Sunday, September 25, 2016

Series: This Week's TV MVPs -- Week 41

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The return of fall television has finally arrived and even though where I currently live it doesn't feel much like fall (hello, 90-degree afternoons), new shows have debuted and old shows have made their triumphant returns. Over the next few weeks, shows will continue to debut which means that we'll continue to talk about all of the incredible performers in them. This week, a lot of new comedies kicked off (while old ones settled back into those familiar timeslots). But television isn't just funny again — it's dramatic again, too, with new series focusing on everything from family dynamics to new presidents to baseball.

Jen joins me this week as we discuss who made our TV MVP lists and why. Read on, friends!

Jenn's MVP: Kristen Bell as Eleanor Shellstrop (The Good Place)

Why she's the MVP: Kristen Bell can pretty much do anything and play any part and I'll buy into it. Awkward but ultimately incredibly strong Disney princess? Sold. Young woman who plucks coins from a fountain in Rome and suddenly is surrounded by an assortment of oddball suitors? I buy it. (When In Rome is a fun movie, you guys). Or how about a young professional who realizes her brother's fiance is her high school tormenter? Yup, I'm also sold. (And you should watch You Again because it's fun.) Even if she's playing opposite her husband in a commercial for a washing machine, I'm totally on board whatever Kristen Bell does. So when commercials began airing for her new NBC series, The Good Place, I knew I would have to give it a shot. Obsessed with Parks and Recreation and Mike Schur's writing style, I rightly assumed that The Good Place would be a quirky, odd but meta humor-filled series about a young woman who has a lot to learn about life... after death.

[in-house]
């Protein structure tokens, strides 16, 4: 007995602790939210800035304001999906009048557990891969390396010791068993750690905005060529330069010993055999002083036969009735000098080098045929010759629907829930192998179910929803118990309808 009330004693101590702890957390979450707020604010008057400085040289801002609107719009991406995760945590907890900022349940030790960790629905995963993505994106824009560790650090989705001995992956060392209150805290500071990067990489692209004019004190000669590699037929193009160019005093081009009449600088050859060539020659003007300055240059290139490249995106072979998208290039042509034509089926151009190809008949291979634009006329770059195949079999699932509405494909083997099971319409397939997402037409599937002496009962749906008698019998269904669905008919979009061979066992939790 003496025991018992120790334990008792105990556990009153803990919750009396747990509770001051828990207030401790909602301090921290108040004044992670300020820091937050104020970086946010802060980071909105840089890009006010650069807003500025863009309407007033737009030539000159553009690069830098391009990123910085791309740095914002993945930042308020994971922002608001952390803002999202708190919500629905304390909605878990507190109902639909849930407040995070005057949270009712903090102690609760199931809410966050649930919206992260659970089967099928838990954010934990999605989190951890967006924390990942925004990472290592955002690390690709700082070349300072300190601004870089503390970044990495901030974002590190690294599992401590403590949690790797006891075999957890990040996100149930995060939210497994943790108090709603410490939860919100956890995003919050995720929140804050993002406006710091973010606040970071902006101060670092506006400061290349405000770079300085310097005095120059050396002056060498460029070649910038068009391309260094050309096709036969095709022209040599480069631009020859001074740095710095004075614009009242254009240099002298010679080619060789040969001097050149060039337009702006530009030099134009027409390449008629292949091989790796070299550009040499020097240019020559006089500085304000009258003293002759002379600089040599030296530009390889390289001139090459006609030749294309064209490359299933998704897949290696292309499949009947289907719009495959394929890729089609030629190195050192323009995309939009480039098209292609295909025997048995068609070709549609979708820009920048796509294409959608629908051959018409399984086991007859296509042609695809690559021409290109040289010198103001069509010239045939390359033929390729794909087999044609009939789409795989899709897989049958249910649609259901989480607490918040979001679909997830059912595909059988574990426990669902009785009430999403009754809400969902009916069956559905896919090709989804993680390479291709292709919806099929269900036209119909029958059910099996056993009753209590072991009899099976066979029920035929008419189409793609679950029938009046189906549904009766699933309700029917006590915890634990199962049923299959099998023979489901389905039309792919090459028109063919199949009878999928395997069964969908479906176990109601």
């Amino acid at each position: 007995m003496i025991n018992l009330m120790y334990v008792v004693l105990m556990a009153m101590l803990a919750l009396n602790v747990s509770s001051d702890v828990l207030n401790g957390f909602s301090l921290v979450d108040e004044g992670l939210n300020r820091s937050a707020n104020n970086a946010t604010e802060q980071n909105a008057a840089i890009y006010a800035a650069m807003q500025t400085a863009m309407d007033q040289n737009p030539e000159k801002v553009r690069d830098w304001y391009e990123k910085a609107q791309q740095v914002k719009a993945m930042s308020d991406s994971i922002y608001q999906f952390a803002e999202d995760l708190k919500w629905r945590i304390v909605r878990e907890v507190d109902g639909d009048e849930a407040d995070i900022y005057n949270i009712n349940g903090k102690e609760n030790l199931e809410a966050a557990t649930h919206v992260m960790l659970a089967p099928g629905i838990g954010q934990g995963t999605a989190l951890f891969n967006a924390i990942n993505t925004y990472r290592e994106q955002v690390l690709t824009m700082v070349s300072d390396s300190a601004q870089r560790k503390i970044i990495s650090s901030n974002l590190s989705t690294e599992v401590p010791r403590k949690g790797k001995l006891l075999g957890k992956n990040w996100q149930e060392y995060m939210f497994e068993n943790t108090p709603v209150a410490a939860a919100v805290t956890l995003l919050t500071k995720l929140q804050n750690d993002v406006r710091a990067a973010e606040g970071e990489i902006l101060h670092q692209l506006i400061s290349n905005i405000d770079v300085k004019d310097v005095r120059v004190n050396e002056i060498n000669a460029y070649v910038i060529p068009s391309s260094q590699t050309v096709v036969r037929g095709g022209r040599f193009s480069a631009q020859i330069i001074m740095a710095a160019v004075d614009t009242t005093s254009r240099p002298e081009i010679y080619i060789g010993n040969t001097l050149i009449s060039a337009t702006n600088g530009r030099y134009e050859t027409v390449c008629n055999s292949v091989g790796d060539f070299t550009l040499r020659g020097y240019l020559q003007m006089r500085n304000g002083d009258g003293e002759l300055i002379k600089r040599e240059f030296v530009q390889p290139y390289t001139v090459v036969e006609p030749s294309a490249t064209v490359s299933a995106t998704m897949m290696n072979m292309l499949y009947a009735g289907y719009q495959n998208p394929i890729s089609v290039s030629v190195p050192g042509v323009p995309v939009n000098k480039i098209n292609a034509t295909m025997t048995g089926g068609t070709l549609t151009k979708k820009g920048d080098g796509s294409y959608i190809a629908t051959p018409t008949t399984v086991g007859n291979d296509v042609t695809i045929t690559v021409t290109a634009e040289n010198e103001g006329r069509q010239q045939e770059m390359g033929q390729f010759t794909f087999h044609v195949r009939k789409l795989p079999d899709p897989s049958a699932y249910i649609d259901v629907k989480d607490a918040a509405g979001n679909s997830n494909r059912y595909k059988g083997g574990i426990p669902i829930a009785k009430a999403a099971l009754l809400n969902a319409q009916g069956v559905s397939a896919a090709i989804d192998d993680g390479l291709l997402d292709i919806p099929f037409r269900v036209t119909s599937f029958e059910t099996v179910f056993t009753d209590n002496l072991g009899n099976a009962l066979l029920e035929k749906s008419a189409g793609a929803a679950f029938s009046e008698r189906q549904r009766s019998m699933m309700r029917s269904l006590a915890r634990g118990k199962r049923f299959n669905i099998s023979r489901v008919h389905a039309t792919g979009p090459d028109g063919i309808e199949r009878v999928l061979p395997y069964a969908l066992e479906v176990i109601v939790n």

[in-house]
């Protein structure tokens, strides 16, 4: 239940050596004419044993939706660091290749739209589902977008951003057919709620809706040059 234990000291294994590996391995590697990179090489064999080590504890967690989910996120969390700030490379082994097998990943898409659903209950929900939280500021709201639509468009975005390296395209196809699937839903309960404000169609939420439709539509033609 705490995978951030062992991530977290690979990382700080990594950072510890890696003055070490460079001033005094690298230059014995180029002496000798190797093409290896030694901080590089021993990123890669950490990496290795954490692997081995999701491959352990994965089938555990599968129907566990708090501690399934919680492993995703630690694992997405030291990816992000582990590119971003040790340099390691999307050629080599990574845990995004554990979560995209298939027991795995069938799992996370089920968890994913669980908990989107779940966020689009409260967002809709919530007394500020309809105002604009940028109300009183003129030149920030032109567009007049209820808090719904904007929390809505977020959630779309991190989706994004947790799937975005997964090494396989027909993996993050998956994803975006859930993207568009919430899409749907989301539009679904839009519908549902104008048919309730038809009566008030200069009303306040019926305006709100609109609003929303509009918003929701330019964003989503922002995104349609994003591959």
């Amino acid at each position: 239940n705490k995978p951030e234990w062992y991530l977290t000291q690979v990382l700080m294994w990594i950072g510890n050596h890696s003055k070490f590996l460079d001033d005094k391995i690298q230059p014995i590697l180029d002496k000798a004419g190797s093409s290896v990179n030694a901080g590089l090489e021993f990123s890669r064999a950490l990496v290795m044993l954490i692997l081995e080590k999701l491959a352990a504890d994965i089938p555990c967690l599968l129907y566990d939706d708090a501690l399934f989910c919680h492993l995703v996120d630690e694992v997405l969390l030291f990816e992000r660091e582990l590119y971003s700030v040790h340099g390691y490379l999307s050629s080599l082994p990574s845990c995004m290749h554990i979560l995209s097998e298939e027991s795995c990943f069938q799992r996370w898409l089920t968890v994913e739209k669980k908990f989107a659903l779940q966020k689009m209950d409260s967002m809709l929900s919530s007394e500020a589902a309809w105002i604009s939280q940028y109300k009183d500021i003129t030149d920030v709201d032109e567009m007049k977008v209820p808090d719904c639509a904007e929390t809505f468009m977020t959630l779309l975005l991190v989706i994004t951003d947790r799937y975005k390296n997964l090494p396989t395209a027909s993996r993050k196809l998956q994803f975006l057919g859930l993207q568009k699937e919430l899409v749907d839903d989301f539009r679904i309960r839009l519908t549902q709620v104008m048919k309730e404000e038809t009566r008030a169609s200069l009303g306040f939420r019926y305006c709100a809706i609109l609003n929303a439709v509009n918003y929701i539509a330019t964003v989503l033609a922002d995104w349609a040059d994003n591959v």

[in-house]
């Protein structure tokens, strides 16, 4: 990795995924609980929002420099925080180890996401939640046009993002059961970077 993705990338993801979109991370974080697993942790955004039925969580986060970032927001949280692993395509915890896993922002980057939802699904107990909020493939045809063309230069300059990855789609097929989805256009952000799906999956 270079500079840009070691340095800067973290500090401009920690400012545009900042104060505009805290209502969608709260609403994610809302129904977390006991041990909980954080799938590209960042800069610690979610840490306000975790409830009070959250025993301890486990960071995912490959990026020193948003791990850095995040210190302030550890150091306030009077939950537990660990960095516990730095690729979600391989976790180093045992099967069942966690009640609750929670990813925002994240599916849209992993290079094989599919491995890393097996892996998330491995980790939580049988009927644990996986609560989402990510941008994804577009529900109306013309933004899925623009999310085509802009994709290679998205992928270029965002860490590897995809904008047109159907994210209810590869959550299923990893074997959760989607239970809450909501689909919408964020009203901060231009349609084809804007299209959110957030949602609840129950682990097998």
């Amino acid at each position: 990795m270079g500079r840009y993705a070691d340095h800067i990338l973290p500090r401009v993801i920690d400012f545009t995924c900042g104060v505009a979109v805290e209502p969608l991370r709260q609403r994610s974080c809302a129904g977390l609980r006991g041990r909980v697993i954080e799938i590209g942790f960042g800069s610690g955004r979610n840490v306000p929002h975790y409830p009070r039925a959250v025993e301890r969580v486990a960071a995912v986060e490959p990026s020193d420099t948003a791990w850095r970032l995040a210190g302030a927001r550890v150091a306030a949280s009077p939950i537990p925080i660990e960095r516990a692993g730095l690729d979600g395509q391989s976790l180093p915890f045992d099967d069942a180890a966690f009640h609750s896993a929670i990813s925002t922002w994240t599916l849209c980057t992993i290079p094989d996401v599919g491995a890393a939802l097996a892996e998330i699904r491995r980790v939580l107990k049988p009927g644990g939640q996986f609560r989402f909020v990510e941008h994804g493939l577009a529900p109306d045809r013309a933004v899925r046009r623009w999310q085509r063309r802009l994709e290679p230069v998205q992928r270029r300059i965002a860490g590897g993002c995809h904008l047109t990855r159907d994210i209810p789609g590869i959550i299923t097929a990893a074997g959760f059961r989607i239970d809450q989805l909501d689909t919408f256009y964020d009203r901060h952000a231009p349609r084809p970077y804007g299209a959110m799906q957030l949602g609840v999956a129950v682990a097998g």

Bell's strength is in her ability to bring something human to this disaster of a character. Eleanor is selfish, antagonistic, and didn't ever do anything on earth worthy of her being in the good place. A clerical error got her in, but now it's up to her to belong. Thankfully, Eleanor has a tutor in Chidi, her heavenly soulmate, who was an ethics professor on earth and has decided to help Eleanor learn to be a good person. What I love so much about Eleanor already is that she's someone you're not entirely sure you want to root for yet. Bell plays her with this charisma and snark that's simultaneously hilarious and also disarming. Eleanor keeps people at a distance, doesn't want to invite any sort of reality into her heart, and is learning to deal with the consequences of both.

In this week's episode, "Tahani Al-Jamil" presents a very jealous version of Eleanor — one who believes that because Tahani is self-righteous, she's automatically bad. But it's when Eleanor sees Tahani in a moment of vulnerability that her true humanity is expressed. Bell plays that moment with such tenderness and honesty that we see a glimpse of the person Eleanor is, when she thinks of other people besides herself. I'm so excited to watch her journey unfold, and to continue to both love and kind of be irritated by Eleanor. Kristen Bell, no doubt, will continue to shine in this role just as she has done in so many others, and I look forward to more of her spot-on humor (her facial expressions alone are a source of so many giggles from me in the first three episodes) and her nuanced drama.